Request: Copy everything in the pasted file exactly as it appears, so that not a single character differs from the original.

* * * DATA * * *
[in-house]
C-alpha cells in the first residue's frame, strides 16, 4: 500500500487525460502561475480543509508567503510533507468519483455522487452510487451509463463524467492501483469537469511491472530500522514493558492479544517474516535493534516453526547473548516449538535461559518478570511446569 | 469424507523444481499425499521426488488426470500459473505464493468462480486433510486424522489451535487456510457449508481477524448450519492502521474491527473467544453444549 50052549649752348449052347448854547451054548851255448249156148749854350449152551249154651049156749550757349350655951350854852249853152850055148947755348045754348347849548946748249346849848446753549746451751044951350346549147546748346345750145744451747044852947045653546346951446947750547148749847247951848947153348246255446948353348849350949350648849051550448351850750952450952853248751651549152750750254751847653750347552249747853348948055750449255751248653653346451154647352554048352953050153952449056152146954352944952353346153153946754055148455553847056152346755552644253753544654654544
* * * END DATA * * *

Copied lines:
[in-house]
C-alpha cells in the first residue's frame, strides 16, 4: 500500500487525460502561475480543509508567503510533507468519483455522487452510487451509463463524467492501483469537469511491472530500522514493558492479544517474516535493534516453526547473548516449538535461559518478570511446569 | 469424507523444481499425499521426488488426470500459473505464493468462480486433510486424522489451535487456510457449508481477524448450519492502521474491527473467544453444549 50052549649752348449052347448854547451054548851255448249156148749854350449152551249154651049156749550757349350655951350854852249853152850055148947755348045754348347849548946748249346849848446753549746451751044951350346549147546748346345750145744451747044852947045653546346951446947750547148749847247951848947153348246255446948353348849350949350648849051550448351850750952450952853248751651549152750750254751847653750347552249747853348948055750449255751248653653346451154647352554048352953050153952449056152146954352944952353346153153946754055148455553847056152346755552644253753544654654544